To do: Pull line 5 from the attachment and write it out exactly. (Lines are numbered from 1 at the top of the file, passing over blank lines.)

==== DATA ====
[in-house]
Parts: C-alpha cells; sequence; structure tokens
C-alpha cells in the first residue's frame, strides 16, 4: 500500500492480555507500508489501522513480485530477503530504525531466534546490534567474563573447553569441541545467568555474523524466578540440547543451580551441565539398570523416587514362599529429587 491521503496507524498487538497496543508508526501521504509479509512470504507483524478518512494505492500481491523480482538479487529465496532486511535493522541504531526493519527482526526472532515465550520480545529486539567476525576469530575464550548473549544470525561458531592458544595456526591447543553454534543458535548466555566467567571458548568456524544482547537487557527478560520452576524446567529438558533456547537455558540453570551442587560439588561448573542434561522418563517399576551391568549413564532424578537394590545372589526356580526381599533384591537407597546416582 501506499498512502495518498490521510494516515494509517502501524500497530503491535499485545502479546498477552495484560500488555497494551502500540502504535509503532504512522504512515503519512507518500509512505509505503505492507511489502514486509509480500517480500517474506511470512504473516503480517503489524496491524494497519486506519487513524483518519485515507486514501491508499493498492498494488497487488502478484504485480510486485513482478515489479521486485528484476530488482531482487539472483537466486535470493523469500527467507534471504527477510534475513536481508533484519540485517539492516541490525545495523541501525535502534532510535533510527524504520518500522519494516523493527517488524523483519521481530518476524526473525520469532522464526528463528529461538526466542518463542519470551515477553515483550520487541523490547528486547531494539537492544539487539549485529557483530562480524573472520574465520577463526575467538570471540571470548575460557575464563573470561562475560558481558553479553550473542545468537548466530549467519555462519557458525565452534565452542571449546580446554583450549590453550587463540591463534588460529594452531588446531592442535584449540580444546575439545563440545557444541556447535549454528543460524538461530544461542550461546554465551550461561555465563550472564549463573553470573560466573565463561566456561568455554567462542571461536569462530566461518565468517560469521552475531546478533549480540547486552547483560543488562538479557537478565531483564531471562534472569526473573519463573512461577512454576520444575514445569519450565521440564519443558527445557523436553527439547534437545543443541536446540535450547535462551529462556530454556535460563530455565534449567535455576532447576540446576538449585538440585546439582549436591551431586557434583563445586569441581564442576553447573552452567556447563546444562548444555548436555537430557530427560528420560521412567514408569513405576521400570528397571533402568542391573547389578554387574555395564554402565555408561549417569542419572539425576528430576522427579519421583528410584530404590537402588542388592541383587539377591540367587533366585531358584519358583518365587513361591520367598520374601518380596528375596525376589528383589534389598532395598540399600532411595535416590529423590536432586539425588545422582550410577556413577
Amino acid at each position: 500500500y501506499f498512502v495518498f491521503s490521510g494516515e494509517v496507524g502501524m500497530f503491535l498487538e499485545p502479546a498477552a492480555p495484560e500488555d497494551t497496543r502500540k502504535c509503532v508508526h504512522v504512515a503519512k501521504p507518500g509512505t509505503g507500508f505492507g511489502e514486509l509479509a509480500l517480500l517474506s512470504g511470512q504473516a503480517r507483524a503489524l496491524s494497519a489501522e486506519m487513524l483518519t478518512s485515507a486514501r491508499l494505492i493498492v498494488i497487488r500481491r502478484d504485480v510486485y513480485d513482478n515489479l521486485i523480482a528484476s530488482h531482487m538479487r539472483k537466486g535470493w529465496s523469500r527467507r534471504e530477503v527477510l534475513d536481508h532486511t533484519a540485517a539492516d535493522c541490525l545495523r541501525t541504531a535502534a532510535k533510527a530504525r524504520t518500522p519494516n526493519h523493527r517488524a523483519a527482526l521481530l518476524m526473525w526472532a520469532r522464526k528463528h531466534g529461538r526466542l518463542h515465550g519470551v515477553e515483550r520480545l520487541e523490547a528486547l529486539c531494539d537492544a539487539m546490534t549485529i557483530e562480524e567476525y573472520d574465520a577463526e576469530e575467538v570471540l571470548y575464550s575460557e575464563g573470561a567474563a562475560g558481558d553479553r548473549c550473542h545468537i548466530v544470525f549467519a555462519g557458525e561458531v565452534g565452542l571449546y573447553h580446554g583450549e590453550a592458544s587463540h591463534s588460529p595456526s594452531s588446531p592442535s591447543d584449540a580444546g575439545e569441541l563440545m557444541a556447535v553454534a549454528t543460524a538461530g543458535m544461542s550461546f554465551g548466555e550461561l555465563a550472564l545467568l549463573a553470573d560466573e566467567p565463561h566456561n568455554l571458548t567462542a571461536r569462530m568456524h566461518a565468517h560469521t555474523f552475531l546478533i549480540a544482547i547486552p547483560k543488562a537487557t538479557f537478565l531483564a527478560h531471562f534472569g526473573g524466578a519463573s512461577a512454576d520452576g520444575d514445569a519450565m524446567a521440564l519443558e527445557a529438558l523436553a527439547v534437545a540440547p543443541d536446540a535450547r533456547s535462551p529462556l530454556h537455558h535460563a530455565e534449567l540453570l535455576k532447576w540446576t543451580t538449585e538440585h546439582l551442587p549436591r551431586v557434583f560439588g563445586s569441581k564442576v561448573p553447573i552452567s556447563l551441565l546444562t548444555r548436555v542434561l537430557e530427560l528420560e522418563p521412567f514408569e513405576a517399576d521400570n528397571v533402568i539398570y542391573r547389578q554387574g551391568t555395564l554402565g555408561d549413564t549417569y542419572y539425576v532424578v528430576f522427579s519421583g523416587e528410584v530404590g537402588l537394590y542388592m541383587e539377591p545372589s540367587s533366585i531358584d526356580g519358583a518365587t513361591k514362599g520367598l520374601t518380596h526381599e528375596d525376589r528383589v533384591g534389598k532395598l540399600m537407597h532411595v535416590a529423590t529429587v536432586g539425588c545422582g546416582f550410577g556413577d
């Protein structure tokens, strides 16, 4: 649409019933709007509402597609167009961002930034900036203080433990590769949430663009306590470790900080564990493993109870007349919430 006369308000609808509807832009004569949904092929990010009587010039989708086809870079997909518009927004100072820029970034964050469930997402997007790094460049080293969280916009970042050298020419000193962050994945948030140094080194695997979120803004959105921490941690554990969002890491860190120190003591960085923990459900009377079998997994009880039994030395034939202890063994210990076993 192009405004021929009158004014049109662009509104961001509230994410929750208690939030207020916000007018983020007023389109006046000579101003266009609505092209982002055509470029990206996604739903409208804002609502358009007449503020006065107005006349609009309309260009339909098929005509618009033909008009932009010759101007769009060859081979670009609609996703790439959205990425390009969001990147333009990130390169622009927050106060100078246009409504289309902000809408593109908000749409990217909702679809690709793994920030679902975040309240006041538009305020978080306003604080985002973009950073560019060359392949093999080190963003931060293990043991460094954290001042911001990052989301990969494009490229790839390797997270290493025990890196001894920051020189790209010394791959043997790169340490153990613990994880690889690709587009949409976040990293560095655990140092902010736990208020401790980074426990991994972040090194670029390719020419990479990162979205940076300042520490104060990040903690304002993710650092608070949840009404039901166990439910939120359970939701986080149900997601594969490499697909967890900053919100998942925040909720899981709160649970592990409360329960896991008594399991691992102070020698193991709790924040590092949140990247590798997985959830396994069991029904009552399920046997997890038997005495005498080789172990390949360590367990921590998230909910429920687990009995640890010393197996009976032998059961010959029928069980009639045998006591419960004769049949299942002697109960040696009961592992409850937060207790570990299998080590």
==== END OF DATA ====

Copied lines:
């Protein structure tokens, strides 16, 4: 649409019933709007509402597609167009961002930034900036203080433990590769949430663009306590470790900080564990493993109870007349919430 006369308000609808509807832009004569949904092929990010009587010039989708086809870079997909518009927004100072820029970034964050469930997402997007790094460049080293969280916009970042050298020419000193962050994945948030140094080194695997979120803004959105921490941690554990969002890491860190120190003591960085923990459900009377079998997994009880039994030395034939202890063994210990076993 192009405004021929009158004014049109662009509104961001509230994410929750208690939030207020916000007018983020007023389109006046000579101003266009609505092209982002055509470029990206996604739903409208804002609502358009007449503020006065107005006349609009309309260009339909098929005509618009033909008009932009010759101007769009060859081979670009609609996703790439959205990425390009969001990147333009990130390169622009927050106060100078246009409504289309902000809408593109908000749409990217909702679809690709793994920030679902975040309240006041538009305020978080306003604080985002973009950073560019060359392949093999080190963003931060293990043991460094954290001042911001990052989301990969494009490229790839390797997270290493025990890196001894920051020189790209010394791959043997790169340490153990613990994880690889690709587009949409976040990293560095655990140092902010736990208020401790980074426990991994972040090194670029390719020419990479990162979205940076300042520490104060990040903690304002993710650092608070949840009404039901166990439910939120359970939701986080149900997601594969490499697909967890900053919100998942925040909720899981709160649970592990409360329960896991008594399991691992102070020698193991709790924040590092949140990247590798997985959830396994069991029904009552399920046997997890038997005495005498080789172990390949360590367990921590998230909910429920687990009995640890010393197996009976032998059961010959029928069980009639045998006591419960004769049949299942002697109960040696009961592992409850937060207790570990299998080590």